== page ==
Plotting on a payment they are about to receive, residents of a collapsing collective farm see their plans turn into desolation when they discover that Irimiás, a former co-worker who they thought was dead, is coming back to the village.
After witnessing a crime during his night shift as railway switchman near the docks, a man finds a briefcase full of money. While he and his family step up their living standards, others start looking for the disappeared case.
A young boy plays an accordion in a shopping mall. Béla Tarr picks up the camera one more time to shoot his very last scene. It is his anger about how refugees are treated in Europe, especially in Hungary.
A large, claustrophobic apartment is the setting for this intense chamber drama. In this dense setting, the inhabitants of the apartment reveal their darkest secrets, fears, obsessions and hostilities.
Miklós B. Székely
1889. German philosopher Friedrich Nietzsche witnessed the whipping of a horse while traveling in Turin, Italy. He tossed his arms around the horse's neck to protect it then collapsed to the ground. In less than one month, Nietzsche would be diagnosed with a serious mental illness that would make him bed-ridden and speechless for the next eleven years until his death. But whatever did happen to the horse? This film, which is Tarr's last, follows up this question in a fictionalized story of what occurred. The man who whipped the horse is a rural farmer who makes his living taking on carting jobs into the city with his horse-drawn cart. The horse is old and in very poor health, but does its best to obey its master's commands. The farmer and his daughter must come to the understanding that it will be unable to go on sustaining their livelihoods. The dying of the horse is the foundation of this tragic tale.Written by
According to Béla Tarr, the book the daughter receives is an "anti-Bible" and the visitor in the film is "a sort of Nietzschean shadow". See more »
In Turin on the 3rd of January 1889, Friedrich Nietzsche steps out of the doorway of number six, Via Carlo Albert, perhaps to take a stroll, perhaps to go by the post office to collect his mail. Not far from him, the driver of a hansome cab is having trouble with a stubborn horse. Despite all his urging, the horse refuses to move, whereupon the driver - Giuseppe? Carlo? Ettore? - loses his patience and takes his whip to it. Nietzsche comes up to the throng and puts an end to the brutal scene ...
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Tarr's self-proclaimed last film is as open to interpretation as any movie ever was. The film follows a man, his daughter, and their horse as they struggle to survive during hard times in the late nineteenth century. It's a simple, practically minimalist movie with all the repetition that aesthetic implies, gradually coming to a crescendo that's somewhat reminiscent on a small scale of the disharmony the develops in a previous film, Werckmeister Harmonies.
The idea for the movie came from an apocryphal story (Tarr doesn't label it as such) about Nietzsche's time in Turin, which relates how the philosopher broke down upon witnessing a carriage driver whip his horse. The filmmakers were interested to look at what happened next for the horse. They also see the incident as representing a sincere recantation of all his works by the philosopher (or heavily imply so). One can apprehend from listening to Tarr that he believes Nietzsche was little more than a psychotic, responsible for promulgating a decline in values. The film depicts such a decline, though any actual link to Nietzsche other than by free association and any substantive intellectual link to the Turin episode are tenuous at best.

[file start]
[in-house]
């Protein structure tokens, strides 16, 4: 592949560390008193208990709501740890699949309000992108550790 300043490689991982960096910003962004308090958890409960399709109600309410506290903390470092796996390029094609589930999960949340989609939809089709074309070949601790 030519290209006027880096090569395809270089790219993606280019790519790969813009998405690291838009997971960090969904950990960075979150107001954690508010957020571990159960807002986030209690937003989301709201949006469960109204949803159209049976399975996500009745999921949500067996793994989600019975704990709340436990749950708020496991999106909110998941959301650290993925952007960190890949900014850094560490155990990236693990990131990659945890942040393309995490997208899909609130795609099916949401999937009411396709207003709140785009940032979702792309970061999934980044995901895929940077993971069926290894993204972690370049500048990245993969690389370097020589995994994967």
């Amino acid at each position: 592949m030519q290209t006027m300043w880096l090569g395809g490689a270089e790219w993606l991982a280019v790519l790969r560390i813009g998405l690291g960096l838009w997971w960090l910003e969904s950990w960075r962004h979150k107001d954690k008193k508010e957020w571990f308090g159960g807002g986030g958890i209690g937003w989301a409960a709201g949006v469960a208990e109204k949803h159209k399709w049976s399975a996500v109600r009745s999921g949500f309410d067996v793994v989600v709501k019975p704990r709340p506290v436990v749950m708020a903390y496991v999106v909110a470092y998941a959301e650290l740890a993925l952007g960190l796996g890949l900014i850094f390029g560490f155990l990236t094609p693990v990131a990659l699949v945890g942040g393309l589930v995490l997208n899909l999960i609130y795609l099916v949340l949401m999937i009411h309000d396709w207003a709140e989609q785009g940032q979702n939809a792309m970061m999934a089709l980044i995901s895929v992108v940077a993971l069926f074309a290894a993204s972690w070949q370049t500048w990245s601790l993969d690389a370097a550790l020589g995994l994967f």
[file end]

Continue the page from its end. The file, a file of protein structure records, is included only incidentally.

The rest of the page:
Tarr announced in the Q&A following the UK Premiere of Turin Horse at the Edinburgh International Film Festvial, that he felt "something's wrong", in a grand sense. The Turin Horse reflects this concern. What exactly is wrong is left almost entirely up to you as the viewer to determine. There's one clear allusion to watching television, but other than that the symptomatology and etiology of modern malaise is open to question. You could say that was a weakness of the movie, someone who believes that free migration and rights for gays are the cause for societal decay, would be equally at home watching this movie as someone who points towards revolutions in social media and the society of spectacle.
Patricularly given that no root cause is identified, Tarr and co leave themselves open to charges of the familiar canard of archaism - supposing that the past was a safer more moral and ingenious place. The artist Jeff Koons has perhaps the best counterarguments to Tarr's perspective on modern life. His stated mission is to "remove bourgeois guilt and shame in responding to banality" (highlighting the snobbery of those who cling to traditional values), whereas Tarr's is perhaps to stoke it. I suppose what side you take depends on whether you see someone fragging on a PlayStation and think "good for them", or whether you bemoan their lack of appetite for self-improvement or meaningful interaction with others. In the Q&A at the Edinburgh Film Festival Tarr said that he thinks that people spend too much time stuck in front of screens waiting forlornly for something to happen, part of a sort of technological cargo cult if you will.
On a gut level I felt the film went quickly; although empirically it's well over two hours long, it's definitely mesmerising. I've felt for a time that the best way to appreciate Werckmeister Harmonies is as narrative music, as a kind of prelude and fugue, similarly The Turin Horse works well simply in terms of rhythm and visual tone, as a meaningless sketch of the interaction of three hardy entities.
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